Writing Rituals: Creating a Third Space.

Let’s cozy up together…and talk about…writing rituals.

You might ask yourself: what’s the difference between a ritual and a habit? Well, habits are things we do every day without thought – drinking water, brushing our teeth, tying our shoes. Through repetition, these tasks have become effortless. Unlike habits, rituals are not passive. Rituals require mindfulness. Rituals are a choice we make, over and over again.

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It’s Monday, What Are You Reading? #IMWAYR

Good morning! It’s Monday once more. I don’t blame you if you’re not keeping track. The days are seeping into one another, coloring each other like bleeding watercolor. I normally have to be up at 3:30 AM for my morning shifts, but I haven’t set an alarm in weeks. Trying to keep a routine has been challenging to say the least.

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Ducks in the Trevi Fountain: What Covid-19 Can Teach Us About Life, Love and the World Around Us

We’ve all seen posts griping about long lines at the grocery store, hand-sanitizer and toilet paper shortages, resource hoarding and general lack of empathy and understanding. The news is no better. It’s a constant stream of anxiety-inducing updates on confirmed cases of COVID-19, death tolls, the plunging stock market and temporary closures or suspended services.

But perhaps the most surprising thing to come out of this – something the disaster movies missed the mark on – is the human ability to seek levity in the face of imminent disaster.

Warning: Long, picture-heavy post behind the cut.

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Self-Care for Survival.

In modern times, the term self-care has become ubiquitous with treating oneself. And while we can all agree that the occasional pampering is healthy and beneficial, for some it’s not merely an indulgence, but a daily struggle. For those with a chronic illness or disability, self-care can be the difference between life and death.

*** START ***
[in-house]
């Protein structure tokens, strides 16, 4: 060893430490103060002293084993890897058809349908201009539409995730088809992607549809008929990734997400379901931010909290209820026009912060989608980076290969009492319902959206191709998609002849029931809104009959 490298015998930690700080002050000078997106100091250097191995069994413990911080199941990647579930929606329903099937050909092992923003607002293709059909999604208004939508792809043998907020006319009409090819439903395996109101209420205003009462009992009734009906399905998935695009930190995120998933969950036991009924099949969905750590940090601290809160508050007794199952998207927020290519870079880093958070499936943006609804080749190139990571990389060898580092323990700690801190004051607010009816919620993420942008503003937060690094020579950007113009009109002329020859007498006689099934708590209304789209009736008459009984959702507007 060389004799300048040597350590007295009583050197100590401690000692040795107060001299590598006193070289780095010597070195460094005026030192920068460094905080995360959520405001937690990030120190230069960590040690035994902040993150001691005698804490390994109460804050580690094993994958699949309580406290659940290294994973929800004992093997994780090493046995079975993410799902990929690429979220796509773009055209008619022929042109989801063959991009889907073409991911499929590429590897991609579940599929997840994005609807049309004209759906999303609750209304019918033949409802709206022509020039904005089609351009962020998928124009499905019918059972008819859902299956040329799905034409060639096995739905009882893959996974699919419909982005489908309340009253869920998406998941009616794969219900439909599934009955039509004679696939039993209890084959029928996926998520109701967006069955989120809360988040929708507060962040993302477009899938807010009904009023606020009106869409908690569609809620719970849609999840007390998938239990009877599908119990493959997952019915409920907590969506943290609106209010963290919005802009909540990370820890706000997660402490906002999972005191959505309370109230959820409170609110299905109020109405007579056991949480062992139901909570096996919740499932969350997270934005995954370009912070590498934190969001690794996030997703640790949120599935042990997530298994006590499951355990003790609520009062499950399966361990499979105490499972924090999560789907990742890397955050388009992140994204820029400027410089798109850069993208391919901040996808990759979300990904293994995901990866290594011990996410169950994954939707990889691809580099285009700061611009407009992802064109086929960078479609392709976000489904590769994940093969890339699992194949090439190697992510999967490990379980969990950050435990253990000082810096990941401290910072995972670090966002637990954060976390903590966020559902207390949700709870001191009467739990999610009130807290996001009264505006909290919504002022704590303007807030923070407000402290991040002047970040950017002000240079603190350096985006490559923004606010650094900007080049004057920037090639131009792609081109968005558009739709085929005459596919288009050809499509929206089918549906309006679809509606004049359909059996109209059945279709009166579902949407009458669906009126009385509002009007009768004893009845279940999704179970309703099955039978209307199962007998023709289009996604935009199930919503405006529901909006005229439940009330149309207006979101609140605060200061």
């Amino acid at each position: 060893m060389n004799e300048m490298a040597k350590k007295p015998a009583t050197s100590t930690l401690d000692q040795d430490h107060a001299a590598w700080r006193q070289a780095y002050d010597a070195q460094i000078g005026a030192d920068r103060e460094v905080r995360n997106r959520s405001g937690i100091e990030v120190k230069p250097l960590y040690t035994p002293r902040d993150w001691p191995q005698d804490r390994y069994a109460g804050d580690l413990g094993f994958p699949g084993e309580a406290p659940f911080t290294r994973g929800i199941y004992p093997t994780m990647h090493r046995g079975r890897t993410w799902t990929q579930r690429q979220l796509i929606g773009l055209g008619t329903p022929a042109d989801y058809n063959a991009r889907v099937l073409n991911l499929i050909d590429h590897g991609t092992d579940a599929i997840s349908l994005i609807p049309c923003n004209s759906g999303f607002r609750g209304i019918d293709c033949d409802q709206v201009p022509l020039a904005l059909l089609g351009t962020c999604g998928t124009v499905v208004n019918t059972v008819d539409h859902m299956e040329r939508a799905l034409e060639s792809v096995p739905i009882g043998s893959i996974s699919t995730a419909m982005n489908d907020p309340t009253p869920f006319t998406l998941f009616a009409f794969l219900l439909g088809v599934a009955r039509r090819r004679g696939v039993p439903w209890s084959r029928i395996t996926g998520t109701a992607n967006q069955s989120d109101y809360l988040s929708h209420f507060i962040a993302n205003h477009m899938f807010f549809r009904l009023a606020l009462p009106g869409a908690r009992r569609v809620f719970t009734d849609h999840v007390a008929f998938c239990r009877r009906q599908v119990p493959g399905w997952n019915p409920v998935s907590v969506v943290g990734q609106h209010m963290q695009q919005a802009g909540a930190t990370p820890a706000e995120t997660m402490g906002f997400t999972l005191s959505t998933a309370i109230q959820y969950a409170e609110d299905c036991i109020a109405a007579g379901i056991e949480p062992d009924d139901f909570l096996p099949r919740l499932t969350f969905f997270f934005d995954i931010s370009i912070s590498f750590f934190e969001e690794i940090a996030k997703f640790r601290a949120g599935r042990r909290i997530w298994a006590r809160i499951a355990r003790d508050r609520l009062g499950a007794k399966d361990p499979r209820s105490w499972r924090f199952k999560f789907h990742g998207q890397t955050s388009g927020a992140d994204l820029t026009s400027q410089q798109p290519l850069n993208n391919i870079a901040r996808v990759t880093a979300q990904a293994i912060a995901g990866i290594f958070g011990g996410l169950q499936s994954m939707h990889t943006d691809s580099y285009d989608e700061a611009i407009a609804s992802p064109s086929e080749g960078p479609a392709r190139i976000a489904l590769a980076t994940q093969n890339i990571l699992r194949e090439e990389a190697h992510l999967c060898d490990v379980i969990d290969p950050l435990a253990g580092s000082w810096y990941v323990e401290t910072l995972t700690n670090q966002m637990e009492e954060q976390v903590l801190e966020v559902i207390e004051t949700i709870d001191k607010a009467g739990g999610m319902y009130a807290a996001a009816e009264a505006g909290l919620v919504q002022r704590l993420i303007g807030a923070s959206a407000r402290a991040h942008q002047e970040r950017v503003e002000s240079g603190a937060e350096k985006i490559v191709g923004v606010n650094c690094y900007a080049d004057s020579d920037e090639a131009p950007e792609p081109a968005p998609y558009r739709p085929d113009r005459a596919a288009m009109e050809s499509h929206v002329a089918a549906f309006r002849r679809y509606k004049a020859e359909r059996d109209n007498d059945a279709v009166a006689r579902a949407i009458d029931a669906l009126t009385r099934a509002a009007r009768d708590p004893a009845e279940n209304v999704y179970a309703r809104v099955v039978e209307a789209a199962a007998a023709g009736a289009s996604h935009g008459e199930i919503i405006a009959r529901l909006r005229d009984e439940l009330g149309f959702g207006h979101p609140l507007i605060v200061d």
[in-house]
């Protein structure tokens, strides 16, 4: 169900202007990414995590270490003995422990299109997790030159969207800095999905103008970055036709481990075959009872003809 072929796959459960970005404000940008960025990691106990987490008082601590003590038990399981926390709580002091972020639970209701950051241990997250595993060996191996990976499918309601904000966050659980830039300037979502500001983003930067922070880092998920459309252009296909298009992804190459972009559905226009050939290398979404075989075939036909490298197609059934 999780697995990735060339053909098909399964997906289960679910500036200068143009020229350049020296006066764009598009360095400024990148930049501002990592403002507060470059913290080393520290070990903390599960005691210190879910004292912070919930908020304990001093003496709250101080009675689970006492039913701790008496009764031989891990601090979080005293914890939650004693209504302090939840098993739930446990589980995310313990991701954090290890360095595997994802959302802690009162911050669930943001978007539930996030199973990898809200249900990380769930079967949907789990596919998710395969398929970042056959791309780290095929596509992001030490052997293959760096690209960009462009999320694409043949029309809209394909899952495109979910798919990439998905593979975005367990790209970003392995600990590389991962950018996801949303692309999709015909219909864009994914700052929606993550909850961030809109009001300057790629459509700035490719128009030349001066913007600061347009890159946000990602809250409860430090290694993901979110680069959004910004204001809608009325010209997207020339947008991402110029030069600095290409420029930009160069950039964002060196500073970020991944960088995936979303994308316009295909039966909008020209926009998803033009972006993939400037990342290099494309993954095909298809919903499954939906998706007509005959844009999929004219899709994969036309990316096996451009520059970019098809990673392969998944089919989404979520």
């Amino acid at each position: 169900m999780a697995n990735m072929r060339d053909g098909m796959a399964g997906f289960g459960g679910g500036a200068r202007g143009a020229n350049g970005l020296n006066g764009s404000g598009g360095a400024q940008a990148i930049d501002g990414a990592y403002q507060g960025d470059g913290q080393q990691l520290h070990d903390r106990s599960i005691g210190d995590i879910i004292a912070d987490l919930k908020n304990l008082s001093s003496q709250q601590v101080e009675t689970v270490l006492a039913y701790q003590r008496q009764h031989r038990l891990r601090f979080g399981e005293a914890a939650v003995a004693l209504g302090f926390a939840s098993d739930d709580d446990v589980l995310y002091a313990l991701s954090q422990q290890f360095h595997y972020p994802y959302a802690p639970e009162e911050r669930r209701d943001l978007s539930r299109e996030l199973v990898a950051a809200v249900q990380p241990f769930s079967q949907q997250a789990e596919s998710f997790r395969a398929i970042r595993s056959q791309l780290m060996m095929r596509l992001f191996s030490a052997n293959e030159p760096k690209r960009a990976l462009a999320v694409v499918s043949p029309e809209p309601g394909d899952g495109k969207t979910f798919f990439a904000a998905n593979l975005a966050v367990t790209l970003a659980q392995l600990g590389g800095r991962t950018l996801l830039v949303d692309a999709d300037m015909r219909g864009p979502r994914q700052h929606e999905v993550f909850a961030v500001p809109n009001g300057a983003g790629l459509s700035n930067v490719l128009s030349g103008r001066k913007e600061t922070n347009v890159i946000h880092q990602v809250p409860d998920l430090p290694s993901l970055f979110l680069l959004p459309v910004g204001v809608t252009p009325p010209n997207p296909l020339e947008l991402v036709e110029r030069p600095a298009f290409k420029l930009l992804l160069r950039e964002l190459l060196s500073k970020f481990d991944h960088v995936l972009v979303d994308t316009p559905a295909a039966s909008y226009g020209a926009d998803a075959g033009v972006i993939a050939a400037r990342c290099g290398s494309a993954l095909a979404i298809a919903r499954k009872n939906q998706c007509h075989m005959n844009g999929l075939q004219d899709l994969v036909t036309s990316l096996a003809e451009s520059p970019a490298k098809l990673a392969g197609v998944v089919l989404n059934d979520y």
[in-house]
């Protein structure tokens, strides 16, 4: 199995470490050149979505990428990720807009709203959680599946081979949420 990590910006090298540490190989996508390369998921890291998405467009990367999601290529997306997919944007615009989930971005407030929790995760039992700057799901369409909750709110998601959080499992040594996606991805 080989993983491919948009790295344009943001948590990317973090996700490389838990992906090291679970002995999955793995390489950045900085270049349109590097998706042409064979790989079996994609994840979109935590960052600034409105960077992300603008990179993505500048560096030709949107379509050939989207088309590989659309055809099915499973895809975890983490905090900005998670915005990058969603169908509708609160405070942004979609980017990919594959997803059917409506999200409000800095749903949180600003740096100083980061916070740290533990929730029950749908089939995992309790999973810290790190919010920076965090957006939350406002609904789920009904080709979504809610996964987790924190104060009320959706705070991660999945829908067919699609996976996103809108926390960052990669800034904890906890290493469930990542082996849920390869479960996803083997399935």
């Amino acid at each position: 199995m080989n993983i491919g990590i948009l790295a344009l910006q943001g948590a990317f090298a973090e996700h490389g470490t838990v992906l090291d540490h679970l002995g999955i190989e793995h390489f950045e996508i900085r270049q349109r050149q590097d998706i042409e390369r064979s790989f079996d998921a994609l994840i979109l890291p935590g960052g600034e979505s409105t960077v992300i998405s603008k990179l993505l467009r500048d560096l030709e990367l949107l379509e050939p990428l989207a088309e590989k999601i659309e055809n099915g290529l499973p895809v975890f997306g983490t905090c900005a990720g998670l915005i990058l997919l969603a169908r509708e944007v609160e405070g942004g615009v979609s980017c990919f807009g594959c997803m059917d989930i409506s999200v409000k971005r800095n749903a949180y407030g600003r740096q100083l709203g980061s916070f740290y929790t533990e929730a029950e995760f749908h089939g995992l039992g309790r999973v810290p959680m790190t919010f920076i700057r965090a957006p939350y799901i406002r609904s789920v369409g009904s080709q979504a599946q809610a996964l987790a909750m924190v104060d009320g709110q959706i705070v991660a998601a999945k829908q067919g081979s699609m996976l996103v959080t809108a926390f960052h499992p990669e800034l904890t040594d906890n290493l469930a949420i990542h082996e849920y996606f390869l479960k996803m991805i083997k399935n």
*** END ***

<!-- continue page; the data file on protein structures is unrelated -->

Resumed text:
For someone who can barely get out of bed, the idea of doing a face-mask or taking a bubble bath seems inconceivable, exhausting and frankly, absurd. How can you run a marathon when you can’t walk a mile? When you’re in survival mode, self-care needs to be about taking tiny steps, not giant bounds.

In a 2003 essay, Christine Miserandino coined the term “spoon theory”. Spoon theory “is a disability metaphor…used to explain the reduced amount of mental and physical energy available for activities of living and productive tasks that may result from” having a disability, chronic illness, autoimmune disease, or mental illness. (wiki)

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Setting Intentions for an Abundant New Year.

Last year, I waxed poetic about whether New Year’s resolutions were doomed to fail.

This year, I want to suggest we throw out resolutions entirely.  Resolutions are so 2019; 2020 is all about Setting Your Intentions.

What’s the difference, you might ask?  Well, Intentions focus on the process, while Resolutions focus on the outcome. If we vow to run a marathon, but only manage a half-marathon, instead of feeling pride for the strides we’ve made, we feel let-down. This year, why not take joy in our accomplishments instead?

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New Years Resolutions: Are We Doomed To Fail?

Ahhh, the new year.  A time, when we all collectively rush out to buy gym memberships we will use for a month and pay for for the next eleven.  I’m completely guilty of rushing headlong into resolutions – like a bull charging a red cape.  And surprise! – that cape continually gets yanked out of reach – until even looking at the color red makes me feel guilty and annoyed.  Studies show that only 8% percent of people keep their resolutions, which begs the question: Are we doomed to fail?

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